8) 431AD – (Council of Ephesus) ~ Third Ecumenical Council: In response to the Nestorian heresy, the Church states that Mary did in fact give birth to Christ the Logos and not a man. The council upheld that Mary was “theotokos” the Mother of God, not merely “Christokos” the mother of Christ.
9) 451AD – (Council of Chalcedon) ~ Fourth Ecumenical Council: In response to the Monophysitism heresy, the Church affirmed that Christ had two natures; one human and one divine which are not divisible or separate.
10) 553AD – (Council of Constantinople II) ~ Fifth Ecumenical Council: Re-affirmed that Christ has two distinct yet indivisible natures. One human and the other divine.
11) 680AD – (Council of Constantinople III) ~ Sixth Ecumenical Council: Affirmed that each one of Christ’s natures did/does in fact exercise free will. That is, his natures were never at odds with each other.
12) 787AD – (Council of Nicea II) Seventh Ecumenical Council: The Church proclaimed that icons could be used and were acceptable for veneration but not worship.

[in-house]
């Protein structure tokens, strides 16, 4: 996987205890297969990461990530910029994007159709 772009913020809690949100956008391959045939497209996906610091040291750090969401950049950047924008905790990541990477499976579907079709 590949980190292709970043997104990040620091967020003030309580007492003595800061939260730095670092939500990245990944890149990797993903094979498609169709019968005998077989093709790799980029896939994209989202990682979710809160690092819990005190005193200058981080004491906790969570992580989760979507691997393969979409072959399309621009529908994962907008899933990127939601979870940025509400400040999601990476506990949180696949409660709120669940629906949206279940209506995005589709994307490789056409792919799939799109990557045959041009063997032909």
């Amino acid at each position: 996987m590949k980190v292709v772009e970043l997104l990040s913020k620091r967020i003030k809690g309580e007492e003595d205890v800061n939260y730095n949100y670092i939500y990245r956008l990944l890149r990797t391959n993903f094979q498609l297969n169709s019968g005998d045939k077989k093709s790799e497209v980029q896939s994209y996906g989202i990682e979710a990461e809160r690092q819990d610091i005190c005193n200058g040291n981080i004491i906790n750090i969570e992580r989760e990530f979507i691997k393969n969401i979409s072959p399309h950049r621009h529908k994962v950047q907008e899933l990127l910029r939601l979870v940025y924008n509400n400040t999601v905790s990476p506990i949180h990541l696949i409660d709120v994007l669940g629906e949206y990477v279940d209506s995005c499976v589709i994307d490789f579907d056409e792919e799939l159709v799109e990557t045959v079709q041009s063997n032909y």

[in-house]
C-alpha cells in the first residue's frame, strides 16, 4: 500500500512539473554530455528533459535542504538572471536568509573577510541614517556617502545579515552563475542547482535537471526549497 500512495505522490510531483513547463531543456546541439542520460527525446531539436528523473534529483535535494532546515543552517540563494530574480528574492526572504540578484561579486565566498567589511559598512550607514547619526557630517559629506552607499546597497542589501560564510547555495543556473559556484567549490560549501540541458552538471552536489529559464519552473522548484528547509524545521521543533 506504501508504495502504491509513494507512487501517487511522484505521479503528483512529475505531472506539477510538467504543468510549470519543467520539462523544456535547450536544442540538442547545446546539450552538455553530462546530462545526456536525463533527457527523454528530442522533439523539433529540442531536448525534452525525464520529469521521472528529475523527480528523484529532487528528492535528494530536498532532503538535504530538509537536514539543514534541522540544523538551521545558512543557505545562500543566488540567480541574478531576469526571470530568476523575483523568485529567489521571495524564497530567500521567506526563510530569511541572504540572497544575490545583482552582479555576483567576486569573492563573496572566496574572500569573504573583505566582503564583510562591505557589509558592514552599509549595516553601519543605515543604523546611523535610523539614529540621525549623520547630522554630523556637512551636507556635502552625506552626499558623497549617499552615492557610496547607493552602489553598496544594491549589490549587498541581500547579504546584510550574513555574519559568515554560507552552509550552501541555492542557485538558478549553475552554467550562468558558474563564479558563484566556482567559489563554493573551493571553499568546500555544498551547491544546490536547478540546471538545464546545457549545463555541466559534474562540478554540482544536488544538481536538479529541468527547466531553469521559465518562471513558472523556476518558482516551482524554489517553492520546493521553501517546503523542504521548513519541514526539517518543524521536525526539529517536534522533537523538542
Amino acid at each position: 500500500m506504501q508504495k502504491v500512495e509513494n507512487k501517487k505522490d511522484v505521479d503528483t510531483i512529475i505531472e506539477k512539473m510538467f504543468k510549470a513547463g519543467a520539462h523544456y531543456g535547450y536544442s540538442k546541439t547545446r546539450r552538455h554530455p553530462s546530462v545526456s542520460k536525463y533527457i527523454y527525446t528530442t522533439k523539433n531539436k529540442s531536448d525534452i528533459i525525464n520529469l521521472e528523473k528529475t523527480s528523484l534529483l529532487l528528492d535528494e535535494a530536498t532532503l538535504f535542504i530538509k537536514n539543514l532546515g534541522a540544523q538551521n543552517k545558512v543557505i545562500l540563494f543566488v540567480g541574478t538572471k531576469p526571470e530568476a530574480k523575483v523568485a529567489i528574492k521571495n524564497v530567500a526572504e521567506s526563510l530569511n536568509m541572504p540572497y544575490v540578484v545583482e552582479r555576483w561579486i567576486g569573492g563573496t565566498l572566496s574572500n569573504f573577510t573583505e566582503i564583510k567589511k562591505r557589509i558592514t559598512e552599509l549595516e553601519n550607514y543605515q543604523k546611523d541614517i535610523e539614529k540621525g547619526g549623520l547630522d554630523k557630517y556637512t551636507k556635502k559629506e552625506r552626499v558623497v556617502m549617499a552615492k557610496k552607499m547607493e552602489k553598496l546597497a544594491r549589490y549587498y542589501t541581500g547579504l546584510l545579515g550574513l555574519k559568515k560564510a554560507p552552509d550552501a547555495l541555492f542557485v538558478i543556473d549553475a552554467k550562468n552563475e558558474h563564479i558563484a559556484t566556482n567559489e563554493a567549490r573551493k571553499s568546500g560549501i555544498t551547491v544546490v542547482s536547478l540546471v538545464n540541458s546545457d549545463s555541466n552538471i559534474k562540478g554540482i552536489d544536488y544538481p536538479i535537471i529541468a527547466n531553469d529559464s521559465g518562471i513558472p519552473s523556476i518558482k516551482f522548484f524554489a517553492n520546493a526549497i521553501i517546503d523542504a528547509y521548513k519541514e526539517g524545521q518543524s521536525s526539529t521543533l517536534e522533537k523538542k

The seven councils of the undivided church guide the ECC+USA. They are the doctrinal basics of our church and give meaning and explanation to our beliefs. They are ecumenical in the sense that both eastern and western Christendom took part in their inception. They are catholic in the sense that they apply to the core beliefs of Eastern Orthodoxy, Roman Catholicism, Anglicanism, and Old Catholicism. Since these beliefs are what hold many churches together, they are the foundation of ecumenism. The hope of Christian unity may have much to do with how we look upon these councils and their outcomes.
13) 312AD – After defeating his rival Maxentius and having a dream of the Holy Cross, Constantine took control of the Roman Empire, legalizing Christianity. Much like Monica the Mother of Augustine, Helena the mother of Constantine had a profoundly positive affect on her son’s spiritual life.